Local youngsters step up to engage with Loch Ewe’s 2013 WWII and Arctic Convoys week

Today saw the first veterans of the World War II Arctic Convoys receive the first Arctic Star medals from Prime Minister David Cameron, recognising, at long, long last their service in these primally challenging convoys.

Jock Dempster, from Dunbar and a former President of the Russian Convoy Club Scotland, was on this evening’s news talking to camera of what the medal meant to him and of some of the most testing incidents he had witnessed during his own service on the convoys – starting as a 16 year old boy.

Many veterans are, in this signal year of national recognition, making the journey to Aultbea on Loch Ewe for what has become an annual memorial ceremony there for the convoys and those who served on them. Many of the convoys gathered at Loch Ewe before they sailed to Murmansk and Archangel.

Wrapped around the annual memorial ceremony is now a week long programme of events relevant to the convoys and to the second World War – organised by the innovative Russian Arctic Convoy Museum project. This is dedicated to the establishment of a permanent commemorative archive of the convoys right where so many of them departed, too often not to return.

Loch EweLocal Cub Scouts from 1st Wester Ross have been helping the Russian Arctic Convoy Museum Project team in the countdown for the 2013 WWII and the Arctic Convoys Week.

Cub Scouts Jack Cooper (10) and David Hannaford (8) are keen to learn more about the Convoys and will be taking part in several of the events in May. They are particularly looking forward to meeting and talking with some of the 40 Veterans who will be attending the Veterans Reunion during the WWII Week.

Museum Project Manager Jacky Brookes explains: ‘We feel it is very important that our local youngsters, as well as the wider community and visitors,  have the opportunity to join the 40 Arctic Convoy Veterans during our unique ‘Veterans Reunion’ and have chance to talk to them – a rare opportunity to learn firsthand from those that took part in the WWII Arctic Convoys. Our local schools are invited to several of our events and they have jumped at the opportunity.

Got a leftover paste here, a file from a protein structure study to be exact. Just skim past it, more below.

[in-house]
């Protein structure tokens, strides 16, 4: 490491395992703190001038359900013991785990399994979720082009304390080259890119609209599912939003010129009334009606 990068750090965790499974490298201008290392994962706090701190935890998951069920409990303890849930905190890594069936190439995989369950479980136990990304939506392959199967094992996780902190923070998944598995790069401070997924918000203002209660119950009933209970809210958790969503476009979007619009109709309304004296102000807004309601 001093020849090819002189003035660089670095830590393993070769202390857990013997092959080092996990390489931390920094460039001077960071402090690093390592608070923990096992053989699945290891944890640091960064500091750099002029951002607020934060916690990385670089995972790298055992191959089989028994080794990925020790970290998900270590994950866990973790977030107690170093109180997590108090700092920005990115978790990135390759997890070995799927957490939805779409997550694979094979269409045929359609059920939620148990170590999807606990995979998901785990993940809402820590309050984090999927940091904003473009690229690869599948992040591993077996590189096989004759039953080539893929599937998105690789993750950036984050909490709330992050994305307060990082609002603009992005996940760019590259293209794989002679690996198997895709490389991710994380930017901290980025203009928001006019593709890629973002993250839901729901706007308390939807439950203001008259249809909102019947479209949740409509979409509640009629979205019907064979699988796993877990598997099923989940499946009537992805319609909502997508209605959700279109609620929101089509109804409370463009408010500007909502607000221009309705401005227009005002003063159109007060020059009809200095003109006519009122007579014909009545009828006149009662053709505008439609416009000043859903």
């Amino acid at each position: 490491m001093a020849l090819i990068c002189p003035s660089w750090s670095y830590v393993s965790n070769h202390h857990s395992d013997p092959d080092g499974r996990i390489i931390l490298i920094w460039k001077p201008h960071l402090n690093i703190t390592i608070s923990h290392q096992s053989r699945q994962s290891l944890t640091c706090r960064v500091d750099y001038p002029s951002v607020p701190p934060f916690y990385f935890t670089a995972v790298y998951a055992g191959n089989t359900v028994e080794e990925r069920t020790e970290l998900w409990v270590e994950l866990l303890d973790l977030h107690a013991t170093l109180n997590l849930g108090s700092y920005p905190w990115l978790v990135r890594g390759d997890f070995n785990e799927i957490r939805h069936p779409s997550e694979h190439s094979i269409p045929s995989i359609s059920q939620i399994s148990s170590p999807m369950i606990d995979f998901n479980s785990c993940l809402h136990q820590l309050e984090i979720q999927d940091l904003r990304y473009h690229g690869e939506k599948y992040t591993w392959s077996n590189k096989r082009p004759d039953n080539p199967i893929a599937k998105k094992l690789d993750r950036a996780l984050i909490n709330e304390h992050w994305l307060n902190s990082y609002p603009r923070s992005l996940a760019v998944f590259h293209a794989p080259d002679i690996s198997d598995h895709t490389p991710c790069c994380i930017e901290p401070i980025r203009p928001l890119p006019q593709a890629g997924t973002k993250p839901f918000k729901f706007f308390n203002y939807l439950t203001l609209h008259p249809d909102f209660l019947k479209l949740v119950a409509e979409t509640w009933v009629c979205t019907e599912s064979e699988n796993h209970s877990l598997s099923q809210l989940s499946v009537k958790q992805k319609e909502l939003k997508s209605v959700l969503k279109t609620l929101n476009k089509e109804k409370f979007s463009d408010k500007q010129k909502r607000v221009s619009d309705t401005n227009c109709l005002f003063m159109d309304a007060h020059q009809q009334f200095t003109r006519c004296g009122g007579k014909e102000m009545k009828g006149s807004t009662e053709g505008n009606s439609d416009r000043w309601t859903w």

‘In fact, we are delighted that our local cadets from ATC 832 (Wester Ross ) Squadron will be giving a talk entitled ‘What do we think really happened to the USAAF Liberator at Fairy Lochs?’ on Monday 6th May during the afternoon, at Aultbea Village Hall. This follows the walk to Fairy Lochs on that Monday morning. Their keenness to be involved demonstrates clearly the interest that the younger generation has in the history and heritage of our area.’

And now, as Jacky Brookes intends, we cannot wait to find out what the USAAF Liberator at Fairy Lochs was all about.

Other events taking place in and around Aultbea during WWII Week include archaeological walks and talks, a Families Reunion, wartime cookery demonstration, a Film and Acoustic Night and talks from specialists including Captain Richard Woodman, author,  Grant McMillan medial historian and Jak Mallmann Showell, U-Boat expert.

Further information about WWII and the Arctic Convoys Week is here at the Russian Arctic Convoy Museum website  where you can find the full Programme of Events and book tickets in advance.

Anyone wishing to volunteer to help the Museum team during the Veterans Reunion please call 01445 731093.

Details of how veterans and next of kin can apply for the Arctic Star medal are also available on the website linked above – with application forms for Veterans or next of kin.

Note: The photographs shows Jack Cooper (left) aged 10 from Gairloch and David Hannaford aged 8 from Poolewe, who have helped the Museum Project group to launch the countdown to WWII Week at the business showcase event ‘All About Gairloch’.

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